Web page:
Effect of different vitamin D supplementations in poultry feed on vitamin D content of eggs and chicken meat.
J Agric Food Chem. 2011 Aug 10;59(15):8298-303. Epub 2011 Jul 7.
Mattila PH, Valkonen E, Valaja J.
Biotechnology and Food Research, MTT Agrifood Research Finland, Jokioinen, Finland. pirjo.mattila at mtt.fi
According to a new European Union regulation, vitamin D(3) can be partially or totally substituted with 25-hydroxyvitamin D(3) (25-OH-D(3)) in hens' feed.
The purpose of this study was to clarify how this regulation has affected the vitamin D content of commercial eggs and chicken meat. Another aim was to investigate how effectively 25-OH-D(3) is transferred from the hens' diet to egg yolk by analyzing eggs from farms using known commercial feeds and by conducting an animal study. Vitamin D determinations were made by HPLC methods.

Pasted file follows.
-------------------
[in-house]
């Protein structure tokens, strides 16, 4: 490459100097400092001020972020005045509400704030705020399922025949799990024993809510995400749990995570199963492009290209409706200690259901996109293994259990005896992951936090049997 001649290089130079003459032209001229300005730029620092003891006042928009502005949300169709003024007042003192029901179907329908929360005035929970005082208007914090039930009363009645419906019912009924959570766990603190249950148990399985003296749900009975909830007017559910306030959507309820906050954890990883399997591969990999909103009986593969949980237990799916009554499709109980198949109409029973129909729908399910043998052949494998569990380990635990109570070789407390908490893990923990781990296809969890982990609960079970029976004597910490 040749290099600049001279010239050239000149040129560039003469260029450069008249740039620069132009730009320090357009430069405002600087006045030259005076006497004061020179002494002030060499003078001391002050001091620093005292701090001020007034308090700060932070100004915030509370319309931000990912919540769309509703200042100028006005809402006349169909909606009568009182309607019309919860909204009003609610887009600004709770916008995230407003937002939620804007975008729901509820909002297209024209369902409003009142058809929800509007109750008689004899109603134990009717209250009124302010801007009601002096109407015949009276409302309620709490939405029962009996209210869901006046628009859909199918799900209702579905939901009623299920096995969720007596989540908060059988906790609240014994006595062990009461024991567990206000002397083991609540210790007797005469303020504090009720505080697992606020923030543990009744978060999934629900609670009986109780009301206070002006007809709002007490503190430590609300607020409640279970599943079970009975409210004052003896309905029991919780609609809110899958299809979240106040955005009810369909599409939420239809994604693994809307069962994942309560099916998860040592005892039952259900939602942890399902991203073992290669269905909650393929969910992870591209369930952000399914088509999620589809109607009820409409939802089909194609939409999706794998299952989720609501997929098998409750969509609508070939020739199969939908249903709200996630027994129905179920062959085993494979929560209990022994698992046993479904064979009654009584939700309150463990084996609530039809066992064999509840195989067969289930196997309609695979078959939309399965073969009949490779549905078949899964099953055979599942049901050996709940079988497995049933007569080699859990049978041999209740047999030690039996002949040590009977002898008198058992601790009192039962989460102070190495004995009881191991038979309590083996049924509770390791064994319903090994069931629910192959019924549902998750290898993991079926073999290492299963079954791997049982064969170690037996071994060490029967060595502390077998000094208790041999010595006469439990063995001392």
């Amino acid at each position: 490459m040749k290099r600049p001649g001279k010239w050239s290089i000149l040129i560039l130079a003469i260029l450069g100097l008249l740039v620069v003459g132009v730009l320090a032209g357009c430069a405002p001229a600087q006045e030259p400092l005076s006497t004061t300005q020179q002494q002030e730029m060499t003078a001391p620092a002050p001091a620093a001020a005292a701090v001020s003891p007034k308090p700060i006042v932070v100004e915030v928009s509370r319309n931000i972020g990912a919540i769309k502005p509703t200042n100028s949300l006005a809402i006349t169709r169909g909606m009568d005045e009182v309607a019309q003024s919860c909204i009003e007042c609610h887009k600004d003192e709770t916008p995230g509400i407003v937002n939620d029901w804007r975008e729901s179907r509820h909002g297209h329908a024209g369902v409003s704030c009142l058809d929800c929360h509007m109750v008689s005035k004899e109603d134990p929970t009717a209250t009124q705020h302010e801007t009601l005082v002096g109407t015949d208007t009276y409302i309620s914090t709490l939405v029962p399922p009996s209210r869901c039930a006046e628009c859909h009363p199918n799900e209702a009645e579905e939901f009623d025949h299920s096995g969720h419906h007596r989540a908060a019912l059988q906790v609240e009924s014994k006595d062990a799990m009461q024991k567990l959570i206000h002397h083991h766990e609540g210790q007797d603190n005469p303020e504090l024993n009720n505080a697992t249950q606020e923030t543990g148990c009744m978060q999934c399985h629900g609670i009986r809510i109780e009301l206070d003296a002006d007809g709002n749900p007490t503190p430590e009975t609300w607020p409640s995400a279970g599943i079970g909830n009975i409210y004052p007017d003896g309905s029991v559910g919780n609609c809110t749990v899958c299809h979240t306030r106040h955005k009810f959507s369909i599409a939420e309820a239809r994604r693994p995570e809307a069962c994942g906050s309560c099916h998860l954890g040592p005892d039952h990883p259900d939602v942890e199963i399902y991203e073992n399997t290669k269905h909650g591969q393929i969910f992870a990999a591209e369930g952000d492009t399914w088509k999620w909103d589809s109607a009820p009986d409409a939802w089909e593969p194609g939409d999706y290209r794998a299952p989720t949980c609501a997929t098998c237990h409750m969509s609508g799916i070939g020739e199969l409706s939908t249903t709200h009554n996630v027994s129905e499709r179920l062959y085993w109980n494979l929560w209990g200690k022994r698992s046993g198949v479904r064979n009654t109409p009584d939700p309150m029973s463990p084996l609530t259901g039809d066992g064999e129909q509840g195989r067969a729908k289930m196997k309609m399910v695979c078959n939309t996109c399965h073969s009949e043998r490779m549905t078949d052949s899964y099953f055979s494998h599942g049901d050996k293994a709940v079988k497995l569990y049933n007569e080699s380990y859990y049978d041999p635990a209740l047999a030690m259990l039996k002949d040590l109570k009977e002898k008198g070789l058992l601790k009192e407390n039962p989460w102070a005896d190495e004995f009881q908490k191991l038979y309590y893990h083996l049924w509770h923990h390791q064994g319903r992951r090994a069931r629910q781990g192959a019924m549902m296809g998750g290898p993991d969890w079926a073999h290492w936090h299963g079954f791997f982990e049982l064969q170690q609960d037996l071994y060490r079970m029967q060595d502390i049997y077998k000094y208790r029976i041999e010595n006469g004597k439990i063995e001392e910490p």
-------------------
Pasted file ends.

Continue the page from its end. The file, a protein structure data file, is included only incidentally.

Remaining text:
The vitamin D(3) contents of two commercial egg yolk pools were 4.9 ± 0.14 and 4.0 ± 0.10 ?g/100 g, and the 25-OH-D(3) contents were 1.3 ± 0.19 and 1.0 ± 0.07 ?g/100 g. The chicken meat pools contained 0.2-0.3 ?g of vitamin D(3)/100 g, whereas the content of 25-OH-D(3) was ?0.2 ?g/100 g. These results are comparable to earlier data. The animal and farm studies showed that 25-OH-D(3) was effectively transferred from the hens' diet to yolk. However, because the relative activity between 25-OH-D(3) and vitamin D(3) is unknown, it remains questionable whether the use of 25-OH-D(3) in hens' feed is beneficial to human vitamin D intake from eggs.